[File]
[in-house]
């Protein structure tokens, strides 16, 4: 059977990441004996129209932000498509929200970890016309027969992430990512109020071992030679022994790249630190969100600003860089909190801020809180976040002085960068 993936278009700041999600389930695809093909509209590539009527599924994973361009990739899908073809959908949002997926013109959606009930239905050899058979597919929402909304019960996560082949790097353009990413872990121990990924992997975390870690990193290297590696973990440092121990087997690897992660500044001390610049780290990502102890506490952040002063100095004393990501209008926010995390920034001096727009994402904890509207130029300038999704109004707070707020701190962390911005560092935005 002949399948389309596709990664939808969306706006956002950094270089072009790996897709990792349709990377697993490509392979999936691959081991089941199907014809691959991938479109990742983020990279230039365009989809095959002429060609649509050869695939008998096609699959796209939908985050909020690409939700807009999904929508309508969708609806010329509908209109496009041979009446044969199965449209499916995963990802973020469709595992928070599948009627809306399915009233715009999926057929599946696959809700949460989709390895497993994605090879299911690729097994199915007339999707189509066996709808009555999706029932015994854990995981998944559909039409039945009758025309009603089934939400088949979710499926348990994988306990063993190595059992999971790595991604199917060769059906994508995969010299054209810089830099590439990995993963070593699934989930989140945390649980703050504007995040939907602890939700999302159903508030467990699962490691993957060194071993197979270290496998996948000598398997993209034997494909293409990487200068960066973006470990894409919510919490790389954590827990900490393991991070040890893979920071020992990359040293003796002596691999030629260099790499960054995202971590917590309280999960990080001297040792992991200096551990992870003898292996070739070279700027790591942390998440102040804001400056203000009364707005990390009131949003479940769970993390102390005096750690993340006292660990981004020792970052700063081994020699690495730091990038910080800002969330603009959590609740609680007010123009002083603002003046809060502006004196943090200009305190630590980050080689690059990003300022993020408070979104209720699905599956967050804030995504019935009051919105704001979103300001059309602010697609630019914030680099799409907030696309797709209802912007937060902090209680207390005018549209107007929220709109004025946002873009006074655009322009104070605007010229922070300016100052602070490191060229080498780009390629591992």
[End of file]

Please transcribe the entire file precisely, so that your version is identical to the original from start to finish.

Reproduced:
[in-house]
């Protein structure tokens, strides 16, 4: 059977990441004996129209932000498509929200970890016309027969992430990512109020071992030679022994790249630190969100600003860089909190801020809180976040002085960068 993936278009700041999600389930695809093909509209590539009527599924994973361009990739899908073809959908949002997926013109959606009930239905050899058979597919929402909304019960996560082949790097353009990413872990121990990924992997975390870690990193290297590696973990440092121990087997690897992660500044001390610049780290990502102890506490952040002063100095004393990501209008926010995390920034001096727009994402904890509207130029300038999704109004707070707020701190962390911005560092935005 002949399948389309596709990664939808969306706006956002950094270089072009790996897709990792349709990377697993490509392979999936691959081991089941199907014809691959991938479109990742983020990279230039365009989809095959002429060609649509050869695939008998096609699959796209939908985050909020690409939700807009999904929508309508969708609806010329509908209109496009041979009446044969199965449209499916995963990802973020469709595992928070599948009627809306399915009233715009999926057929599946696959809700949460989709390895497993994605090879299911690729097994199915007339999707189509066996709808009555999706029932015994854990995981998944559909039409039945009758025309009603089934939400088949979710499926348990994988306990063993190595059992999971790595991604199917060769059906994508995969010299054209810089830099590439990995993963070593699934989930989140945390649980703050504007995040939907602890939700999302159903508030467990699962490691993957060194071993197979270290496998996948000598398997993209034997494909293409990487200068960066973006470990894409919510919490790389954590827990900490393991991070040890893979920071020992990359040293003796002596691999030629260099790499960054995202971590917590309280999960990080001297040792992991200096551990992870003898292996070739070279700027790591942390998440102040804001400056203000009364707005990390009131949003479940769970993390102390005096750690993340006292660990981004020792970052700063081994020699690495730091990038910080800002969330603009959590609740609680007010123009002083603002003046809060502006004196943090200009305190630590980050080689690059990003300022993020408070979104209720699905599956967050804030995504019935009051919105704001979103300001059309602010697609630019914030680099799409907030696309797709209802912007937060902090209680207390005018549209107007929220709109004025946002873009006074655009322009104070605007010229922070300016100052602070490191060229080498780009390629591992």